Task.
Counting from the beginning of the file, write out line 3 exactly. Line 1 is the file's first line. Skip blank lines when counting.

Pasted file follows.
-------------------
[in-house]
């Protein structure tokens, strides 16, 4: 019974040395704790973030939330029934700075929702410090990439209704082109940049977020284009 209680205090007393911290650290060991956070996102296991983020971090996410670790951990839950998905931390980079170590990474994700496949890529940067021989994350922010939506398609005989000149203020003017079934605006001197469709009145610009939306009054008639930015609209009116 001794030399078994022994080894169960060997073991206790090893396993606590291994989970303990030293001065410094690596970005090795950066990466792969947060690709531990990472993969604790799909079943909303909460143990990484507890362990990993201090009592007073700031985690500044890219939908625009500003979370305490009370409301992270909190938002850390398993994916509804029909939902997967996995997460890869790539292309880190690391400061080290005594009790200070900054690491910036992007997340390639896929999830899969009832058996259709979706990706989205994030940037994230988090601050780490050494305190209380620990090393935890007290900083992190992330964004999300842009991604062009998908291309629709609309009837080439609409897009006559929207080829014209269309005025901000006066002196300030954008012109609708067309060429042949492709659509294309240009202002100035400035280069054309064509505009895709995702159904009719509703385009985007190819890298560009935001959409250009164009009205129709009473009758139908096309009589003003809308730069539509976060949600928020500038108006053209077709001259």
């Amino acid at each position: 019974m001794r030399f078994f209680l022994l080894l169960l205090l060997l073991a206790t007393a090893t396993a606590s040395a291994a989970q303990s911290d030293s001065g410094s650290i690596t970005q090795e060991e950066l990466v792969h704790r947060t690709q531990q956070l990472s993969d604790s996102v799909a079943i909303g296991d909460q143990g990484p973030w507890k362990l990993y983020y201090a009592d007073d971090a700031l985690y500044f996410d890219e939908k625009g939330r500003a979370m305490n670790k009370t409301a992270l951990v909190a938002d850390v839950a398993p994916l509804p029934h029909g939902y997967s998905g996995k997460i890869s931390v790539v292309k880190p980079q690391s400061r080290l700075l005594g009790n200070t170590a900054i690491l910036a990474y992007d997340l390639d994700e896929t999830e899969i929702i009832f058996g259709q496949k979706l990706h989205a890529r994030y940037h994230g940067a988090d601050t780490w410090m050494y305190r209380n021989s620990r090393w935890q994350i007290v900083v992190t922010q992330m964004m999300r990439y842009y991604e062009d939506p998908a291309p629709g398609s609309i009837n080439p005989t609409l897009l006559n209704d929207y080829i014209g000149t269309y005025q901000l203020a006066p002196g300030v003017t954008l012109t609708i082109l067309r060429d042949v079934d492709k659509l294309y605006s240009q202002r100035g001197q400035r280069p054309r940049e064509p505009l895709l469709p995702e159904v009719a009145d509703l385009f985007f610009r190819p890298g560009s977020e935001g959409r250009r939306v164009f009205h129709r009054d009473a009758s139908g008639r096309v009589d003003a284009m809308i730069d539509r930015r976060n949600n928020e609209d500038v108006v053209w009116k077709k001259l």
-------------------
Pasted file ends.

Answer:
């Amino acid at each position: 019974m001794r030399f078994f209680l022994l080894l169960l205090l060997l073991a206790t007393a090893t396993a606590s040395a291994a989970q303990s911290d030293s001065g410094s650290i690596t970005q090795e060991e950066l990466v792969h704790r947060t690709q531990q956070l990472s993969d604790s996102v799909a079943i909303g296991d909460q143990g990484p973030w507890k362990l990993y983020y201090a009592d007073d971090a700031l985690y500044f996410d890219e939908k625009g939330r500003a979370m305490n670790k009370t409301a992270l951990v909190a938002d850390v839950a398993p994916l509804p029934h029909g939902y997967s998905g996995k997460i890869s931390v790539v292309k880190p980079q690391s400061r080290l700075l005594g009790n200070t170590a900054i690491l910036a990474y992007d997340l390639d994700e896929t999830e899969i929702i009832f058996g259709q496949k979706l990706h989205a890529r994030y940037h994230g940067a988090d601050t780490w410090m050494y305190r209380n021989s620990r090393w935890q994350i007290v900083v992190t922010q992330m964004m999300r990439y842009y991604e062009d939506p998908a291309p629709g398609s609309i009837n080439p005989t609409l897009l006559n209704d929207y080829i014209g000149t269309y005025q901000l203020a006066p002196g300030v003017t954008l012109t609708i082109l067309r060429d042949v079934d492709k659509l294309y605006s240009q202002r100035g001197q400035r280069p054309r940049e064509p505009l895709l469709p995702e159904v009719a009145d509703l385009f985007f610009r190819p890298g560009s977020e935001g959409r250009r939306v164009f009205h129709r009054d009473a009758s139908g008639r096309v009589d003003a284009m809308i730069d539509r930015r976060n949600n928020e609209d500038v108006v053209w009116k077709k001259l």